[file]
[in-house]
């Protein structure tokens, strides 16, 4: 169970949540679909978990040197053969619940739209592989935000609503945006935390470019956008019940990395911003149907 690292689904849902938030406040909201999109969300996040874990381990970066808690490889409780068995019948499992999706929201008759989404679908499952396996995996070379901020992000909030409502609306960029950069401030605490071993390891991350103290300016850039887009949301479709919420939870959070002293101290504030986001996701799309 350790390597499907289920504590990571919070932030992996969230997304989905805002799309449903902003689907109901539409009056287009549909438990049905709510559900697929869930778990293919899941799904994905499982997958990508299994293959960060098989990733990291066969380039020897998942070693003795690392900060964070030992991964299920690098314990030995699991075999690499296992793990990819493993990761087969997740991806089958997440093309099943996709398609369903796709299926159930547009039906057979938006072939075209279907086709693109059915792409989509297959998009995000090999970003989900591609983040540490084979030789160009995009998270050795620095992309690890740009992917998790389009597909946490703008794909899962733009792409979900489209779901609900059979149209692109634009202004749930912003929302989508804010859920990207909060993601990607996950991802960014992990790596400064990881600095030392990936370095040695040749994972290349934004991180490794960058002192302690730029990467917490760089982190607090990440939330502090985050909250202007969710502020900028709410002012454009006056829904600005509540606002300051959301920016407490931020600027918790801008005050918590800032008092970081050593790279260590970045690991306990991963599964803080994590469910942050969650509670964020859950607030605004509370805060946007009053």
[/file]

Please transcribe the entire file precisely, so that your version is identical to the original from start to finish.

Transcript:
[in-house]
């Protein structure tokens, strides 16, 4: 169970949540679909978990040197053969619940739209592989935000609503945006935390470019956008019940990395911003149907 690292689904849902938030406040909201999109969300996040874990381990970066808690490889409780068995019948499992999706929201008759989404679908499952396996995996070379901020992000909030409502609306960029950069401030605490071993390891991350103290300016850039887009949301479709919420939870959070002293101290504030986001996701799309 350790390597499907289920504590990571919070932030992996969230997304989905805002799309449903902003689907109901539409009056287009549909438990049905709510559900697929869930778990293919899941799904994905499982997958990508299994293959960060098989990733990291066969380039020897998942070693003795690392900060964070030992991964299920690098314990030995699991075999690499296992793990990819493993990761087969997740991806089958997440093309099943996709398609369903796709299926159930547009039906057979938006072939075209279907086709693109059915792409989509297959998009995000090999970003989900591609983040540490084979030789160009995009998270050795620095992309690890740009992917998790389009597909946490703008794909899962733009792409979900489209779901609900059979149209692109634009202004749930912003929302989508804010859920990207909060993601990607996950991802960014992990790596400064990881600095030392990936370095040695040749994972290349934004991180490794960058002192302690730029990467917490760089982190607090990440939330502090985050909250202007969710502020900028709410002012454009006056829904600005509540606002300051959301920016407490931020600027918790801008005050918590800032008092970081050593790279260590970045690991306990991963599964803080994590469910942050969650509670964020859950607030605004509370805060946007009053």